Because of an iPhone, a man convicted of manslaughter is getting a second chance. In 2006, Jose Tapanes shot and killed his neighbor Christopher Cote; the two men got into it when Cote walked his dog onto Tapanes's lawn. Lawyers arguing for Tapanes said he felt threatened by Cote and shot him in an act of "prudence." And here's where the iPhone troubles started.
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A juror on the case, not knowing what prudence meant, did what many of us do when stumped — look up the answer online. The juror searched for the definition during a break and away from the jury room, later sharing his findings with other jury members. Not good, says the Court of Appeals. Even though the juror didn't use his iPhone during deliberations, sharing what he found with fellow jurors is enough of a violation. One visit to Encarta later, and Jose Tapanes gets a whole new chance to plead his case.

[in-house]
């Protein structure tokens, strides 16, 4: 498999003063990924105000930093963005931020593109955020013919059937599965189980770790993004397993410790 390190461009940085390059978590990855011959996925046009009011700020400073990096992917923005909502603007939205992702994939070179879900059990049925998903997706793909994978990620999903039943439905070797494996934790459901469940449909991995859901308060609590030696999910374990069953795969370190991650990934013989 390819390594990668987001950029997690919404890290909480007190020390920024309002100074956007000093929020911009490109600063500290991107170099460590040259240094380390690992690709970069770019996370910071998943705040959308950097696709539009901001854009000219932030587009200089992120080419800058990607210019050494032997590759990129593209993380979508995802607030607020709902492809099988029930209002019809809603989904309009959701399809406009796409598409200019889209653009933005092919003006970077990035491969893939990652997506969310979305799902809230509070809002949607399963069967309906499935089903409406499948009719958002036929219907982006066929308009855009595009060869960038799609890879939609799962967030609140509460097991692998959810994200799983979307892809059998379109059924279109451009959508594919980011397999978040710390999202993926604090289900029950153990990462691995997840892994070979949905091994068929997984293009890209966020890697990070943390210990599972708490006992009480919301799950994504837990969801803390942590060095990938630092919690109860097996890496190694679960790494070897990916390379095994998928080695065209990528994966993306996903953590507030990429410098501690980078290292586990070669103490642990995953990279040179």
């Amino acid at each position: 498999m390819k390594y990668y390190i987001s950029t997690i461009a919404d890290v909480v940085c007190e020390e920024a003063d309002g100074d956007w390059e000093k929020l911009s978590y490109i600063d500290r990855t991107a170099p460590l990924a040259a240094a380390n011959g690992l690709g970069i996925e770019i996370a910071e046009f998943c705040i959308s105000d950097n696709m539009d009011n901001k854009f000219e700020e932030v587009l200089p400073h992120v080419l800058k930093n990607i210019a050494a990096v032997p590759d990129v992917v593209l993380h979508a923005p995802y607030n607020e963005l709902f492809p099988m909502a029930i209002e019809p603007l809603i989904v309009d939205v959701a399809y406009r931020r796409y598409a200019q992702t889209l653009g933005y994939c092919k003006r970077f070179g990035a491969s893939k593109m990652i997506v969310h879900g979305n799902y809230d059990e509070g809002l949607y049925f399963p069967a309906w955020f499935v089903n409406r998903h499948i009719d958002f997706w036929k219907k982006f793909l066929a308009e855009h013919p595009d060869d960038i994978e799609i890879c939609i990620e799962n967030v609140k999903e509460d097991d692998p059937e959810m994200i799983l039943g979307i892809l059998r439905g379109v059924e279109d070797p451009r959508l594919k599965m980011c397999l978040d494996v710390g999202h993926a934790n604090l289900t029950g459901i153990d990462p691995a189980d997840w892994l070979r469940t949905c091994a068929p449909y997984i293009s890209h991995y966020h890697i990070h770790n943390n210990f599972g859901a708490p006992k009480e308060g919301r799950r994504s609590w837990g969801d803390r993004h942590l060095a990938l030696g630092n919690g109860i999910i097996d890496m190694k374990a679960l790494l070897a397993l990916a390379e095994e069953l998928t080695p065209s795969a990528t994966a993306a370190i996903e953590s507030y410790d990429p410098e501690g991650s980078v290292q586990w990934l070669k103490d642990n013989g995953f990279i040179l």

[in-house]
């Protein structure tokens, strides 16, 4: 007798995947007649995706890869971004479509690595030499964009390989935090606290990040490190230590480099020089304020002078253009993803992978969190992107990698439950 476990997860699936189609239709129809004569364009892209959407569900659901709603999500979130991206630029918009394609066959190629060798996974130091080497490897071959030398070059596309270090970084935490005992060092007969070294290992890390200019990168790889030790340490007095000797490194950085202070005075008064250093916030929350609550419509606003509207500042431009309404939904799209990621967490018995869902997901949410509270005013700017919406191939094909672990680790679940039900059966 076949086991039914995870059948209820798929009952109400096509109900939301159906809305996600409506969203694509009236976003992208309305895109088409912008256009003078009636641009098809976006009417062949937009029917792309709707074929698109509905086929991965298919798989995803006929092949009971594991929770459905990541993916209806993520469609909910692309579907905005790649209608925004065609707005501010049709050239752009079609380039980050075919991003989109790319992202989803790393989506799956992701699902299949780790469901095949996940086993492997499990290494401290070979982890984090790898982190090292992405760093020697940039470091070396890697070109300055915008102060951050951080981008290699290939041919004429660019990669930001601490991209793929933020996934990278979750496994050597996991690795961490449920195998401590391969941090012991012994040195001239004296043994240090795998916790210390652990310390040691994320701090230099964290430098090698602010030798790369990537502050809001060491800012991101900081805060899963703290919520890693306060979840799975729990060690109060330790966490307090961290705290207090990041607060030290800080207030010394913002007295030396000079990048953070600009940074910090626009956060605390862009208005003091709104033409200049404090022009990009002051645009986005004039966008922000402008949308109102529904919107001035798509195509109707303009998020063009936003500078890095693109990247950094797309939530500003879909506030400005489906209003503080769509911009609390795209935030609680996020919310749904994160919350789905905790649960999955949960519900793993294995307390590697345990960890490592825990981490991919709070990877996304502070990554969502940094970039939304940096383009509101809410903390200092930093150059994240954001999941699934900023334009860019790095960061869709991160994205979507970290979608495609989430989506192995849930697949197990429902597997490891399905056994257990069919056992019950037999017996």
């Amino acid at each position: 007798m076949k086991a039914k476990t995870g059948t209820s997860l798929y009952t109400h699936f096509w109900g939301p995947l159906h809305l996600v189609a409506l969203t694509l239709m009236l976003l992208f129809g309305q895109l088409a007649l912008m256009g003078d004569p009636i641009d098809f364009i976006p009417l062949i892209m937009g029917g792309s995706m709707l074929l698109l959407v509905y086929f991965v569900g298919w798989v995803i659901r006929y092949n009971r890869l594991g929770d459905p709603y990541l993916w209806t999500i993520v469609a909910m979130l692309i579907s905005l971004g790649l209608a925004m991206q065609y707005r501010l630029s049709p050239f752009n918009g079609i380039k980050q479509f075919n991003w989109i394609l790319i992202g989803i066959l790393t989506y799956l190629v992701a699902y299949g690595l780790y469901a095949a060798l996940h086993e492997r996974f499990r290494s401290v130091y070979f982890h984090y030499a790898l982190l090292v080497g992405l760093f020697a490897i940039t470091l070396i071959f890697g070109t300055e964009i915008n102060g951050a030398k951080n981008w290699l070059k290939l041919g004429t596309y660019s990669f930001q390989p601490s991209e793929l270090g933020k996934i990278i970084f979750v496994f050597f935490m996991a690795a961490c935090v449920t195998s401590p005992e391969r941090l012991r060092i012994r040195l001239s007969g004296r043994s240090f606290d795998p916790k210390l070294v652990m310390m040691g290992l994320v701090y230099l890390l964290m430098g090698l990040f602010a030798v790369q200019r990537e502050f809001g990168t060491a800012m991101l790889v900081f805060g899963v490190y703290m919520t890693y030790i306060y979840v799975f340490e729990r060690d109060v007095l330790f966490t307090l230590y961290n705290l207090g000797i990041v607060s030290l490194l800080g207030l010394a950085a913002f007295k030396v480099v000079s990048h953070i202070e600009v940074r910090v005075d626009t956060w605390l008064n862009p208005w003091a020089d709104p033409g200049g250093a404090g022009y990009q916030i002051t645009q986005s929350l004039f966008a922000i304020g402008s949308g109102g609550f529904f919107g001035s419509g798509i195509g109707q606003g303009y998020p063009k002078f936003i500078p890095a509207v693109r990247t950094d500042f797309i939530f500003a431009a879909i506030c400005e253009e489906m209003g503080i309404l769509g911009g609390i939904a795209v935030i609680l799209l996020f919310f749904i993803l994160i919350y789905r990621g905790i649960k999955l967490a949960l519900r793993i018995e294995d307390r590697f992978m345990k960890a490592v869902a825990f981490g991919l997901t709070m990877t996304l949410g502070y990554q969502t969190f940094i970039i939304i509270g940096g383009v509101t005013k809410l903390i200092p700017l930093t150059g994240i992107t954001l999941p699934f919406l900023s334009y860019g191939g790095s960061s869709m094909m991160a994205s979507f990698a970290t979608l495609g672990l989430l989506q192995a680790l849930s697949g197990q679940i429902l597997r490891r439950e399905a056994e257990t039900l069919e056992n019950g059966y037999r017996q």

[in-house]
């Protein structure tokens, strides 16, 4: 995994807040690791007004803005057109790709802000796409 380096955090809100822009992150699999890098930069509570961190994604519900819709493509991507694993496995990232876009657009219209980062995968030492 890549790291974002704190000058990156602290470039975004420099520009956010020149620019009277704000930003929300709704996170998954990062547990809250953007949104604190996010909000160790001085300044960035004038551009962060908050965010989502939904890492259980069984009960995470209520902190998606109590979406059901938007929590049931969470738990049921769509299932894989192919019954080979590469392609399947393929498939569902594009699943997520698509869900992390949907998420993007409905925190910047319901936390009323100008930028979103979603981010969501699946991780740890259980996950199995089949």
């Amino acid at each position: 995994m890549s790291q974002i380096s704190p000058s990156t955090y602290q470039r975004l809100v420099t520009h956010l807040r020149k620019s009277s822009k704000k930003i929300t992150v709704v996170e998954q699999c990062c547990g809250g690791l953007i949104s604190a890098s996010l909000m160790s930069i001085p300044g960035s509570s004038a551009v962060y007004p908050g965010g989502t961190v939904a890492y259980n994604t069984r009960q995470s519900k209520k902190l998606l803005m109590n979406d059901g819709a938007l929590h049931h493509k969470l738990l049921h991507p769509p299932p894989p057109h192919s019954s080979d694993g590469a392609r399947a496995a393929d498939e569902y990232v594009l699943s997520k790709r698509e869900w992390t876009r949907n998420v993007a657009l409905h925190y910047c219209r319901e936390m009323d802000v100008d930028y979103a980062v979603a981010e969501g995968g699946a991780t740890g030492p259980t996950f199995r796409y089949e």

This isn't the first time a smartphone has thrown out a case: last year, the New York Times reported that mistrials are popping up all over the place because jurors can't seem to stay off the Internet.